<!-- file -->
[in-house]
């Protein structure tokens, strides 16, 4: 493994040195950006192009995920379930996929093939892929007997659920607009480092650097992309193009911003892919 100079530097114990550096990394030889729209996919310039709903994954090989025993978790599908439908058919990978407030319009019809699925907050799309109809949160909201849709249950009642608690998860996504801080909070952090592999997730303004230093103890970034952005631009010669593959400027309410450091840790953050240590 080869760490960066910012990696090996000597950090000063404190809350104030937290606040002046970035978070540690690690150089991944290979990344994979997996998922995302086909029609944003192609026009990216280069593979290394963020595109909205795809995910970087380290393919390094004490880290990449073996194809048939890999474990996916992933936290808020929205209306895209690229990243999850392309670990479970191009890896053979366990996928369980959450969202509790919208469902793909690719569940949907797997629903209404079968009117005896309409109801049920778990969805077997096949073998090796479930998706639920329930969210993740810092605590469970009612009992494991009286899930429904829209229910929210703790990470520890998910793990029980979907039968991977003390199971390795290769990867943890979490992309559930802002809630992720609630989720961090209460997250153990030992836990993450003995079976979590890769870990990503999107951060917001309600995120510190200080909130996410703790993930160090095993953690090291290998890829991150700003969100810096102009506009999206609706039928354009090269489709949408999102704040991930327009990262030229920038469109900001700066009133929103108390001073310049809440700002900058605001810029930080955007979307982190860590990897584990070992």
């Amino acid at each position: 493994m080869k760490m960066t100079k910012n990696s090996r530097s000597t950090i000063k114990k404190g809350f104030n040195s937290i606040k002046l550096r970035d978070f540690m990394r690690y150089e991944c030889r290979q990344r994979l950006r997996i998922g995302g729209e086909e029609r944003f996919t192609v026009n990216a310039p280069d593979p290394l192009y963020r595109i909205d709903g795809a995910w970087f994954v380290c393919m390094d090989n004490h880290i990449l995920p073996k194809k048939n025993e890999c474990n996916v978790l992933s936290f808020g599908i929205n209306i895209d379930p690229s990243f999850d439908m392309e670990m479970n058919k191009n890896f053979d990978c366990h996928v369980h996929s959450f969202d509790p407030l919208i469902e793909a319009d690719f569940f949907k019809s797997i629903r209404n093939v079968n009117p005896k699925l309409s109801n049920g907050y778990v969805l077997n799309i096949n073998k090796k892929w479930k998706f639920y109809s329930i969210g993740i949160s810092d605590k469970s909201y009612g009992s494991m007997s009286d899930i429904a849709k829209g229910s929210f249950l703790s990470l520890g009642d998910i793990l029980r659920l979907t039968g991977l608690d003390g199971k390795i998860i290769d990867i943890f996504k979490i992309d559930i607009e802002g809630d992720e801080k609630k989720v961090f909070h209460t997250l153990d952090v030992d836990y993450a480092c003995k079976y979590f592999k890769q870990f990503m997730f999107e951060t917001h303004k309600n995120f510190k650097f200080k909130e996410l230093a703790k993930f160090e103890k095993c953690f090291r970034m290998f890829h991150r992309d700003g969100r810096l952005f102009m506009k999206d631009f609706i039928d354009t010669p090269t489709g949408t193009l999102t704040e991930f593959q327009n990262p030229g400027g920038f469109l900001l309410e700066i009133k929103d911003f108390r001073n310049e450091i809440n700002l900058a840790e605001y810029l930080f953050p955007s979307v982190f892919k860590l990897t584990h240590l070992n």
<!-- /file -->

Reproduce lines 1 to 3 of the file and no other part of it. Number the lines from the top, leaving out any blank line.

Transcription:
[in-house]
């Protein structure tokens, strides 16, 4: 493994040195950006192009995920379930996929093939892929007997659920607009480092650097992309193009911003892919 100079530097114990550096990394030889729209996919310039709903994954090989025993978790599908439908058919990978407030319009019809699925907050799309109809949160909201849709249950009642608690998860996504801080909070952090592999997730303004230093103890970034952005631009010669593959400027309410450091840790953050240590 080869760490960066910012990696090996000597950090000063404190809350104030937290606040002046970035978070540690690690150089991944290979990344994979997996998922995302086909029609944003192609026009990216280069593979290394963020595109909205795809995910970087380290393919390094004490880290990449073996194809048939890999474990996916992933936290808020929205209306895209690229990243999850392309670990479970191009890896053979366990996928369980959450969202509790919208469902793909690719569940949907797997629903209404079968009117005896309409109801049920778990969805077997096949073998090796479930998706639920329930969210993740810092605590469970009612009992494991009286899930429904829209229910929210703790990470520890998910793990029980979907039968991977003390199971390795290769990867943890979490992309559930802002809630992720609630989720961090209460997250153990030992836990993450003995079976979590890769870990990503999107951060917001309600995120510190200080909130996410703790993930160090095993953690090291290998890829991150700003969100810096102009506009999206609706039928354009090269489709949408999102704040991930327009990262030229920038469109900001700066009133929103108390001073310049809440700002900058605001810029930080955007979307982190860590990897584990070992």
């Amino acid at each position: 493994m080869k760490m960066t100079k910012n990696s090996r530097s000597t950090i000063k114990k404190g809350f104030n040195s937290i606040k002046l550096r970035d978070f540690m990394r690690y150089e991944c030889r290979q990344r994979l950006r997996i998922g995302g729209e086909e029609r944003f996919t192609v026009n990216a310039p280069d593979p290394l192009y963020r595109i909205d709903g795809a995910w970087f994954v380290c393919m390094d090989n004490h880290i990449l995920p073996k194809k048939n025993e890999c474990n996916v978790l992933s936290f808020g599908i929205n209306i895209d379930p690229s990243f999850d439908m392309e670990m479970n058919k191009n890896f053979d990978c366990h996928v369980h996929s959450f969202d509790p407030l919208i469902e793909a319009d690719f569940f949907k019809s797997i629903r209404n093939v079968n009117p005896k699925l309409s109801n049920g907050y778990v969805l077997n799309i096949n073998k090796k892929w479930k998706f639920y109809s329930i969210g993740i949160s810092d605590k469970s909201y009612g009992s494991m007997s009286d899930i429904a849709k829209g229910s929210f249950l703790s990470l520890g009642d998910i793990l029980r659920l979907t039968g991977l608690d003390g199971k390795i998860i290769d990867i943890f996504k979490i992309d559930i607009e802002g809630d992720e801080k609630k989720v961090f909070h209460t997250l153990d952090v030992d836990y993450a480092c003995k079976y979590f592999k890769q870990f990503m997730f999107e951060t917001h303004k309600n995120f510190k650097f200080k909130e996410l230093a703790k993930f160090e103890k095993c953690f090291r970034m290998f890829h991150r992309d700003g969100r810096l952005f102009m506009k999206d631009f609706i039928d354009t010669p090269t489709g949408t193009l999102t704040e991930f593959q327009n990262p030229g400027g920038f469109l900001l309410e700066i009133k929103d911003f108390r001073n310049e450091i809440n700002l900058a840790e605001y810029l930080f953050p955007s979307v982190f892919k860590l990897t584990h240590l070992n």